The other obvious reason is that these content images will likely be changing each time someone updates the site. The Sprite image is intended to be pretty much unchanged so long as the site design remains the same.

Final slicing notes: It probably goes without saying, but there are other ways of slicing this particular design. Different approaches may make sense for your own variation of this design... so don't limit yourself to using the ideas above. If you want to attack the rounded-corners and the background shadow using CSS3, the z-index property and a transparent PNG, by all means go for it!

Step 02:Gathering the Scripts/Plugins/Add-Ons We'll Need to Use

Now that we've got our image assets all ready to go, it's time to gather our scripts in one spot so that when we sit down to the hard coding, we'll be ready for action. Taking a look again at our design, let's identify the key areas that will require additional scripts or plugins:

The Lightbox: prettyPhoto

Every good photographer template needs a lightbox... and there are few better than prettyPhoto out there right now. It's easy to install/customize, and it's going to offer quite a few extra features that other lightboxes don't - like thumbnail navigation, custom sharing add-ons, and more.

The Accordion Menu

This is a pretty simple problem using some basic jQuery... so we'll actually be using a custom, lightweight script for this one. Check back on Day 3 to see how it works!

The Sliders: jQuery Cycle

jQuery Cycle is going to handle the heavy lifting for our image sliders. It's an incredibly well documented plugin, which means it'll be easy to setup (and customize) to fit our template's needs.

Font Replacement:

I've used the font Museo in the design, so we'll need to find a way to use this in the coded version. The quickest way to set this up is with @font-face. So, we ran the font through Font Squirrel ( to create our font files that we can use in Day 3.

Make sure you download the prettyPhoto plugin and copy the necessary assets to their respective folders (javascript in the "js" folder, stylesheets to the "css" folder, etc. ), the cycle plugin can be linked from Github and jQuery can be linked from Google APIs.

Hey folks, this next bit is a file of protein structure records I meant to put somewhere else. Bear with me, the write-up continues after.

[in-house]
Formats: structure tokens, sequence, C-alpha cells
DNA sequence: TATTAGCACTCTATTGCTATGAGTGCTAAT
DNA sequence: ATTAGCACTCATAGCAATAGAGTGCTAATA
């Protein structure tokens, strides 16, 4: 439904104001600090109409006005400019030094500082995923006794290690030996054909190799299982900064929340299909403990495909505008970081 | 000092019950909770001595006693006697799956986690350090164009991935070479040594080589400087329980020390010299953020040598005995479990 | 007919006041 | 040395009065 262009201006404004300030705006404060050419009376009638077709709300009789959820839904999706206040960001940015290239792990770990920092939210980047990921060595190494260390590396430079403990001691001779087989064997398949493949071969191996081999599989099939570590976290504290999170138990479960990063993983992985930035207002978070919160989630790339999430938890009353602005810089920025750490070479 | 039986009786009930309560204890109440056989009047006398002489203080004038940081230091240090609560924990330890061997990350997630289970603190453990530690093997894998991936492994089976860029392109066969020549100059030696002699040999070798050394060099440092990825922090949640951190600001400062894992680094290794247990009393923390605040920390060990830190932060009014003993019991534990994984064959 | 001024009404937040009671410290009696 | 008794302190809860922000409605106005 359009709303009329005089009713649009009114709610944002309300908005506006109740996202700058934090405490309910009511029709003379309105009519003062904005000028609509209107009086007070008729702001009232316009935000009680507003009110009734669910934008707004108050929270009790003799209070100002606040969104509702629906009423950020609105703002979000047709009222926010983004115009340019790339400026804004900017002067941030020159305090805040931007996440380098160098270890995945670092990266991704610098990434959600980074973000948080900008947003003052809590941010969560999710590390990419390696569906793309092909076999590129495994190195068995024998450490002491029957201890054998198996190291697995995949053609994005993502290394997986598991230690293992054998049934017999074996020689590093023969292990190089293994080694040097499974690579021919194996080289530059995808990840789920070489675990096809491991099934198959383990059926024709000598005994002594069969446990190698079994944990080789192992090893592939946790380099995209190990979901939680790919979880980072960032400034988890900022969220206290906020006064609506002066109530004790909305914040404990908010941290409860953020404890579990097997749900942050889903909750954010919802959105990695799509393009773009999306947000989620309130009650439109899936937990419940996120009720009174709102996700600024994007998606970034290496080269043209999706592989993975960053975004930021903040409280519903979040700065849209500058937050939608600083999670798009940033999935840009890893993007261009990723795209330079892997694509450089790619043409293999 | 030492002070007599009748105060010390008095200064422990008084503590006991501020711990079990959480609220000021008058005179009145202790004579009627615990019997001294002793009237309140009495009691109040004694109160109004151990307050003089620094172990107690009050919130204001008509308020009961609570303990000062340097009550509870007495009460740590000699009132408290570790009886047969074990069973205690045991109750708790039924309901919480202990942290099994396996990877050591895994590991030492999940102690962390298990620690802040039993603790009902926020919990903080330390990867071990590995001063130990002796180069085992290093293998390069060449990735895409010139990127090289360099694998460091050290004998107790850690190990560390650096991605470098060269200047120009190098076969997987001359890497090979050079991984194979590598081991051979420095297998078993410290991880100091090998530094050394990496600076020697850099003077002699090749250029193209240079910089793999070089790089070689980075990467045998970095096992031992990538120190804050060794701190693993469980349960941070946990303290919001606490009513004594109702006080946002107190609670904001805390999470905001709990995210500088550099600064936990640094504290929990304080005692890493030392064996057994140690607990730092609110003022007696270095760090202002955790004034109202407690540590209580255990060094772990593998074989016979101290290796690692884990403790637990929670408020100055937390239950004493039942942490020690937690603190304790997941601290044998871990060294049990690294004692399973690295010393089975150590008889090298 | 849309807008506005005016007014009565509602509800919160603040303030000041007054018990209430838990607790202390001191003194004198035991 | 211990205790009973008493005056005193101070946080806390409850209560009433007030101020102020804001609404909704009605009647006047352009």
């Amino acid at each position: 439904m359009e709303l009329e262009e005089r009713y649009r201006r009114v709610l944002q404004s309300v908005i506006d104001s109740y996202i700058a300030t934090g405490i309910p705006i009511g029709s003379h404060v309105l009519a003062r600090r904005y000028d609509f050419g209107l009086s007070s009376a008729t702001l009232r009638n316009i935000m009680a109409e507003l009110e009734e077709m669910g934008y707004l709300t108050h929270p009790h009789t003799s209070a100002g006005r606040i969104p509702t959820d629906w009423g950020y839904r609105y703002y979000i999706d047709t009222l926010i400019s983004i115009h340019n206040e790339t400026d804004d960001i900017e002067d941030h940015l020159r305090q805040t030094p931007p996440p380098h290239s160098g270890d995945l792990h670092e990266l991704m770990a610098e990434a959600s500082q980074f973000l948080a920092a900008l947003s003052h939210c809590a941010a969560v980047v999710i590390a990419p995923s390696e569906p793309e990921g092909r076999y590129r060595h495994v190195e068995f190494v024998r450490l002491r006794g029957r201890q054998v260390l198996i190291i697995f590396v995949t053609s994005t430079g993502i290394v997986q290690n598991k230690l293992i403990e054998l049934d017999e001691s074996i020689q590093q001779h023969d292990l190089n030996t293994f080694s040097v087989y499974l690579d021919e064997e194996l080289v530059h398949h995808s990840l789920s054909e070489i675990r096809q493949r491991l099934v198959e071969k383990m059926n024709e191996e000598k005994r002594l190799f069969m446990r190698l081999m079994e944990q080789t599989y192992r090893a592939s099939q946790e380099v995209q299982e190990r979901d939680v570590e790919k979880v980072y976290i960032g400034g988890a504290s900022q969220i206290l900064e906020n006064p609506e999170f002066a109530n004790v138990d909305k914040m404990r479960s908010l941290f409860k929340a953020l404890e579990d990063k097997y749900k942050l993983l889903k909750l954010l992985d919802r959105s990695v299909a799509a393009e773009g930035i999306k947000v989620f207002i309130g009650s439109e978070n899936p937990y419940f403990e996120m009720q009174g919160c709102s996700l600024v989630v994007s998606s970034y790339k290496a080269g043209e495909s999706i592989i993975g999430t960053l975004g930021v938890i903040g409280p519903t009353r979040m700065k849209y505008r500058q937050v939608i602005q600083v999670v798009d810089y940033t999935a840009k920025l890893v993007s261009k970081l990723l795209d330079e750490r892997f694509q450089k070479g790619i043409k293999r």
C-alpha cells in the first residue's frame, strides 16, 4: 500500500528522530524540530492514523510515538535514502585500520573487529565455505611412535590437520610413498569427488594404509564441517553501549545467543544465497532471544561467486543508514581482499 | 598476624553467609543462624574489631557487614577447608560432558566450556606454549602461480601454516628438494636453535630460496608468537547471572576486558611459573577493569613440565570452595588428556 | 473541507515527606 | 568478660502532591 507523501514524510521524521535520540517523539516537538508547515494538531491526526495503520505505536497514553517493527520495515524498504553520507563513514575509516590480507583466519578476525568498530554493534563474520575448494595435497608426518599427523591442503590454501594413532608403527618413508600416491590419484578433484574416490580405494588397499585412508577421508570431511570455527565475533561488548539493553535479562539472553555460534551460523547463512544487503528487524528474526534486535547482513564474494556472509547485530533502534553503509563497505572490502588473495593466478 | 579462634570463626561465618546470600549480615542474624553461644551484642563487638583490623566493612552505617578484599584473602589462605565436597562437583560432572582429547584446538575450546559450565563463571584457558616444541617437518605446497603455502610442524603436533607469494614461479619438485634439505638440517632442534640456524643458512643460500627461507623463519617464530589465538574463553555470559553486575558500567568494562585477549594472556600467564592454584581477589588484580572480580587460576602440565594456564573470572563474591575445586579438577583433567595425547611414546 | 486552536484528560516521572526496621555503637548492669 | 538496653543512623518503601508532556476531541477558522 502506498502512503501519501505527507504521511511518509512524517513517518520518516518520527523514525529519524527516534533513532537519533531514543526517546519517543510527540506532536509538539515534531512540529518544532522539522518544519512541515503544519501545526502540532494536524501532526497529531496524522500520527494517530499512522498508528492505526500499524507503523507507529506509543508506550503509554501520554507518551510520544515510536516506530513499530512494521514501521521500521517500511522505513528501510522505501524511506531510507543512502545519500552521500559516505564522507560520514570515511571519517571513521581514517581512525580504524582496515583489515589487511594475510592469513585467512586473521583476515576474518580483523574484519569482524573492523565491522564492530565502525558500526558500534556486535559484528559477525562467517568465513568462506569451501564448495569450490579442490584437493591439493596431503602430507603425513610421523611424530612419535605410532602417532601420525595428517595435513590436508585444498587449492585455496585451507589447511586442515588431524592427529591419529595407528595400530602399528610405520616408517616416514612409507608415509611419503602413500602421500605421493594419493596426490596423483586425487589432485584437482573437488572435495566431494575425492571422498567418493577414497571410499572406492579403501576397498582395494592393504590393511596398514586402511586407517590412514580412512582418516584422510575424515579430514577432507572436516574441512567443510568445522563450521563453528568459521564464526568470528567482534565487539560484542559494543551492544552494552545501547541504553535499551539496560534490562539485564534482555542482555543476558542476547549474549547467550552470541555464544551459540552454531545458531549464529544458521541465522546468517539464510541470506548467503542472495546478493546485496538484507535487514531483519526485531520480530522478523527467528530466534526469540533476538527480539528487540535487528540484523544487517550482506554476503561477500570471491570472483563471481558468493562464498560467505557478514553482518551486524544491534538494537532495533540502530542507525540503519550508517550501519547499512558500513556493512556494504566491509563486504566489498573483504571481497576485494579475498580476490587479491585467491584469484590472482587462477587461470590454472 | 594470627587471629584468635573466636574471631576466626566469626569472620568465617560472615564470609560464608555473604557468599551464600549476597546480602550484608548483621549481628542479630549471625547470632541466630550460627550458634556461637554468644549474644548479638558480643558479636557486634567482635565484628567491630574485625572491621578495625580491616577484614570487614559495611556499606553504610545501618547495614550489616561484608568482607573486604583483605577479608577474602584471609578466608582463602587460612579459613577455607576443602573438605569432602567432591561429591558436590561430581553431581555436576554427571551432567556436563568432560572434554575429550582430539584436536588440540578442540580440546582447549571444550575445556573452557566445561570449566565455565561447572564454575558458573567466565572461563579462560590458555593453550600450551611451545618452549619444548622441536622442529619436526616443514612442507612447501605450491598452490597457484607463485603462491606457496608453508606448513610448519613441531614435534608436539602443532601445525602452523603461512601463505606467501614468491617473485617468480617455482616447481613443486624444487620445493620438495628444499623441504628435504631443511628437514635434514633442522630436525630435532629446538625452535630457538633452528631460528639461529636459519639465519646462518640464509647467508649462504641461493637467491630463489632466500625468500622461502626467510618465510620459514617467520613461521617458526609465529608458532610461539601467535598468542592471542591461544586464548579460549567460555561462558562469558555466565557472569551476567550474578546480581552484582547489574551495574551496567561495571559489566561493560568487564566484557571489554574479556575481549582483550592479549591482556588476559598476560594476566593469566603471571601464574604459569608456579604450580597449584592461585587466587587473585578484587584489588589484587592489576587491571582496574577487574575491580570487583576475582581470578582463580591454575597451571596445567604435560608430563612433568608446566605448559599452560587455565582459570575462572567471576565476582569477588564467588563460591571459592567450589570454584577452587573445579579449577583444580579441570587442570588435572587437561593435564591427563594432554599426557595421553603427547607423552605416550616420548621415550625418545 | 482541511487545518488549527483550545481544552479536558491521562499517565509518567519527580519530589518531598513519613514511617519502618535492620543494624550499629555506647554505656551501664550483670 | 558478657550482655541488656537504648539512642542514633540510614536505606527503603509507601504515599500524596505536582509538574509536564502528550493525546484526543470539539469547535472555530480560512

End of Day 2: Review

At this point we should now be ready to start the HTML/CSS conversion. We've designed our site template, sliced any images that we'll need to use, and gathered all of the third party scripts that we're going to require to make the site function as we want it to. In the next stage, we'll be doing the actual coding... so get ready for Day 3!

Related Posts
  • Web Design
    How to Export Photoshop Assets For the Web With PNGHatPnghat thumb
    The recently released "PNGHat" plugin for Photoshop, made by Source, creates an entirely different workflow for exporting PSD elements for use in websites, games, apps or whatever other types of projects you design for.Read More…
  • Web Design
    Case Studies
    How They Did It: Apple’s “Elevating the Expedition”Ipad thumb
    We're tackling a big one today: Apple’s "Elevating the expedition" iPad marketing page. Apple have taken the concept of target audience very seriously in their decisions with this site. Let's dive in!Read More…
  • Web Design
    Complete Websites
    Building the Responsive Timeline Portfolio PagePortfolio thumb
    During this tutorial we will be building the fantastic Timeline Portfolio as seen in an earlier tutorial by Tomas Laurinavicius. We will be using some responsive techniques as well as CSS3 animations, Sass and a little bit of jQuery.Read More…
  • Web Design
    Walk Users Through Your Website With Bootstrap TourTour retina
    When you have a web application which requires some getting used to from your users, a walkthrough of the interface is in order. Creating a walkthrough directly on top of the interface makes things very clear, so that's what we're going to build, using Bootstrap Tour.Read More…
  • Code
    Theme Development
    Making the Perfect WordPress Theme: Bad PracticesWp white 400
    We discussed how to do good in the previous part of this series: We learn how to write better code, how to comply with the standards, how to make our code readable by others and so on. In this article, we're going to see how to do bad: We'll go through some of the worst practices that one can follow when building WordPress themes.Read More…
  • Code
    Cheat Sheets
    The Complete Guide to Proper JavaScript Usage With WordPressJavascript 400
    I remember thinking "What the heck do we need JavaScript for, when we have Flash?" when I was fourteen. Although I still remember how I enjoyed coding stuff with ActionScript 2.0 back then, I saw how much one can achieve with JavaScript and fell in love with it. I'm not an expert on JavaScript (yet) but I can say I'm over and done with Flash for a long time. When it comes to WordPress, the biggest blogging platform and content management system worldwide, JavaScript is - of course - very useful for many things: content sliders, lightbox galleries, slick shopping carts, UI elements like tabs or accordions... you name it. But how exactly should we use JavaScript with WordPress? Returning or echoing a bunch of HTML script elements is one way to do it - and it's wrong. In this tutorial, we're going to see how to enqueue JavaScript files inside our pages and how to pass translatable data to the JavaScript code.Read More…